NUS graduates sustain strong employment prospects and achieve higher starting salaries
- Higher starting salaries for graduates from 35 courses, with 21 courses seeing significant increases of 10 per cent or more
- 100 per cent employment for graduates from Dentistry, Engineering Science and Nursing (Honours); >99 per cent employment for Accountancy (Honours) and Real Estate graduates
- More than nine in 10 graduates from courses in Arts and Social Sciences, Business, Computing, Design & Engineering, Nursing and Science employed within six months of completing their final exams
- More than nine in 10 graduates from Architecture, Law and Pharmacy employed after completing practical training, practical law course, pupillage, and pre-registration training
Graduates of the National University of Singapore (NUS) continued to achieve high employment rates and earned higher starting salaries in 2022, according to the Joint Autonomous Universities Graduate Employment Survey (JAUGES) 2022.
The JAUGES 2022 was jointly conducted by NUS and the other Autonomous Universities.
Professor Bernard Tan, NUS Senior Vice Provost (Undergraduate Education), said, "In the face of a volatile and complex Industry 4.0 world, NUS seeks to help our students future-proof themselves with the essential knowledge and skills to navigate the disruptions that characterise the modern workplace. We are very proud that our graduates continue to enjoy strong employment outcomes and command competitive salaries, both in Singapore and globally, especially given the current worldwide economic slowdown. This demonstrates that our rigorous interdisciplinary university education equips them with the necessary agility and adaptability to excel in their chosen careers.”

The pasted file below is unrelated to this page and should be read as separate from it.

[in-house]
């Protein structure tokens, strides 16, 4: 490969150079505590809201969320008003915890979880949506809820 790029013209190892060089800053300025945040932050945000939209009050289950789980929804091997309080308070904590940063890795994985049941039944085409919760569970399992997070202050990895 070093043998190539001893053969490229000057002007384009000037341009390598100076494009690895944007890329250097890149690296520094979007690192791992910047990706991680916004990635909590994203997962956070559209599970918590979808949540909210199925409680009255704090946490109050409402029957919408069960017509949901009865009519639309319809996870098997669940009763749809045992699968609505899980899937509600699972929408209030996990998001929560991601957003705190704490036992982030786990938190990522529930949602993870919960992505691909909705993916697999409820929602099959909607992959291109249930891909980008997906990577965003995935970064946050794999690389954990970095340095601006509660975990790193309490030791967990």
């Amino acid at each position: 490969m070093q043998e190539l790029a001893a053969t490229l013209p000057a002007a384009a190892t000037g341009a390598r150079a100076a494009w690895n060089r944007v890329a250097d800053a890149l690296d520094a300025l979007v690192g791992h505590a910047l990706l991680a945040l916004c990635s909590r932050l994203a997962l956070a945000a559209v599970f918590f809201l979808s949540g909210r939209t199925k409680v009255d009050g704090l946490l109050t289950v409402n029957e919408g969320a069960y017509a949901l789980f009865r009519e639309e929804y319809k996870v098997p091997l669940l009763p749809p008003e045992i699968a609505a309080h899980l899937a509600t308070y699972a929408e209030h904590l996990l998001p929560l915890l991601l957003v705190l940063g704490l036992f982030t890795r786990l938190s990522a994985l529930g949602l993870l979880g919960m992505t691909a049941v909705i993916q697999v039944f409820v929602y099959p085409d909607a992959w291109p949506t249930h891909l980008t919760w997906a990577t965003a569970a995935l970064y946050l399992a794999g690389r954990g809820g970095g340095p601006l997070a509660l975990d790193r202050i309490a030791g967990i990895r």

“As the future of work continues to evolve, our graduates must be prepared to reskill and upskill continuously, across a wide range of areas, throughout their careers. Through our suite of experiential and lifelong learning offerings, NUS remains committed to helping our graduates develop their resilience, innovativeness and industry-relevant skillsets, so they can be better prepared for the changing demands of the labour market, and be able to capitalise on strategic opportunities in the future economy,” he added.
More than nine in 10 NUS fresh graduates employed within six months after final exams
5,554 out of a total of 7,430 full-time fresh NUS graduates from the Class of 2022, and 531 out of 824 follow-up NUS graduates, participated in the joint survey.
Among NUS fresh graduates in the labour force, 93.9 per cent were employed within 6 months of completing their final exams, a slight dip from 94.1 per cent in the 2021 survey. However, the percentage of NUS fresh graduates who secured full-time permanent employment within the same period rose by 3.3 percentage points. Another 2.7 per cent of NUS fresh graduates in the labour force have either accepted a job offer and are pending commencement of duty, or are actively starting a business venture.